We must not lose sight of our fundamental goal: freedom in Cuba. At the same time, we should be pragmatic in our approach and clear-sighted about the effects of our policies. We all know the power of the freedom and opportunity that America at its best has both embodied and advanced. If deployed wisely, those ideals will have as transformative effect on Cubans today as they did on my father more than 50 years ago.
Sen. Barack Obama is a candidate for the Democratic presidential nomination.
Posted by: Pedro A. Romanach at February 14, 2008 9:56 PM
I am an anti-Communist Cuban American in Miami, Florida. I am also a registered Democrat and a supporter of Senator Barack Obama. The cretins in Texas who posted the flag of a Communist country with the superimposed picture of a Communist murderer, Che Guevara, represent no one but themselves and are an embarrassment. Read the article and response from Senator Obama's campaign, which I posted above.
Posted by: Pedro A. Romanach at February 14, 2008 9:59 PM
Pedro Romanach...you area sadly misinformed,misled,congenitally ignorant...[the typical I want freebies] liberal...indeed 'liberalism IS a mental disorder'. Seen It All!
Posted by: amy at February 19, 2008 10:02 AM
Quote: "The cretins in Texas who posted the flag of a Communist country with the superimposed picture of a Communist murderer, Che Guevara, represent no one but themselves and are an embarrassment. Read the article and response from Senator Obama's campaign, which I posted above."
Pedro, I am one of the "cretins" who live in TX. Nobody superimposed anything, that's a real flag, and che is on it. The lady who put it is from Cuba, her name is Maria Isabel. I think you owe us "cretins" an apology otherwise you look like an ignorant jack***.
Here's a clip from an article: ''That's the executioner Cuban communist Che Guevara hanging on the wall at the headquarters of the Obama campaign in Texas,'' wrote blogger Dan McLaughlin under one of the images reproduced online.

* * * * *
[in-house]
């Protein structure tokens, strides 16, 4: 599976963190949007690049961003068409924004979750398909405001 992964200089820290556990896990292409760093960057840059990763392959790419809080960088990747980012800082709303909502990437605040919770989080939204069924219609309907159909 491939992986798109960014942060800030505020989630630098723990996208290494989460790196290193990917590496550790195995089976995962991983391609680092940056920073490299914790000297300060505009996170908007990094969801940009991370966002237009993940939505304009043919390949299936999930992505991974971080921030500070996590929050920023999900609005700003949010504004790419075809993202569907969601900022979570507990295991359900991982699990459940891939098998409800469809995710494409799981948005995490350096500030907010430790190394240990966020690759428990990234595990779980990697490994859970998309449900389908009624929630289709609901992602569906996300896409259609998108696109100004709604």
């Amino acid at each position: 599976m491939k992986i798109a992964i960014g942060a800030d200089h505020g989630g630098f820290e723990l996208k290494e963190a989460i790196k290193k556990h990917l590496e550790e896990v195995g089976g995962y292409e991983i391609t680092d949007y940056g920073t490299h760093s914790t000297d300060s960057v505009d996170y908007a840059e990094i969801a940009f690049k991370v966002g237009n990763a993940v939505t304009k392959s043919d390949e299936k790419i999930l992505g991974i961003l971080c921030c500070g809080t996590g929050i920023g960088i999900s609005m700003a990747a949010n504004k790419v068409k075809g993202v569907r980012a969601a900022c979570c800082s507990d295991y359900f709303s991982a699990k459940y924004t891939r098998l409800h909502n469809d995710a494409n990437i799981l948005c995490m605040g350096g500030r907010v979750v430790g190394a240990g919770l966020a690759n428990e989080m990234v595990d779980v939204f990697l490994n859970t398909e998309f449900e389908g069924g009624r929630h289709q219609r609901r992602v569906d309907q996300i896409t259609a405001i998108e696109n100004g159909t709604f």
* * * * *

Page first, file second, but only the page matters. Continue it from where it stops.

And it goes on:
During a follow-up report, one of the women at the office, identified only as María Isabel, eluded questions about the flag and its image by saying she didn't have time.
''I'm sorry, I'm on the news, but I don't watch the news,'' said María Isabel at one point during the interview, adding, ``This is a distraction. I don't have time to talk about the Cuban flag.''
María Isabel, who identified herself as a Cuban American, praised Obama during the interview and stated that she knew the United States wanted a change and that she trusts the candidate.
As the reporter became insistent, María Isabel unclipped the microphone from her sweater and concluded the interview.
María Isabel has been identified as being Captain 002 of Obama's Houston campaign, and she is also president of the Houston Obama Leadership Team."
Posted by: JT at February 19, 2008 1:56 PM
Obama's rant about a free cuba is very nice and politically correct but does not make mention of Che and all the others murderers, dead and alive and running the island. Obama's "opening connections" and other ideas will just further support all of the murdering communists still running the show in Cuba. The thought of anyone calling themselves and anti-Communist and backing Obama is akin to an American Jew supporting Hitler during WWII. The fact is the flag was not taken down and was up in an office supporting Obama. Is the best he can do to say they're independent? Give me a break.
Posted by: Pablo Perez at February 19, 2008 7:33 PM
Sorry Amy, I might also be a jack*** but you,Maria Isabel and your bunch are still "cretins". Shame on Maria Isabel, it is obvious she didn't have anyone in her family murdered by Che. You defamed our flag and freedom in general and you certainly don't do Obama any favors.
Posted by: D Jacobsen at February 20, 2008 12:26 PM
Sorry Amy I didn;t mean to named you it was my mistake I meant JT
Posted by: D. jacobsen at February 20, 2008 12:31 PM
Has Obama made any public commnent to discredict shuch a garbage. It is shameful to display Che Guevara - a criminal who is responsible for many killings at the hands of firing squads without the basic right of a trial - jailed at night shot at sunrise - that was Che. To have Obama's campiang associated with the Cuaban Regime is bitter news if he gets the nomination. What's next Hugo Chavez for Vice President.
Posted by: Ed at February 25, 2008 12:49 PM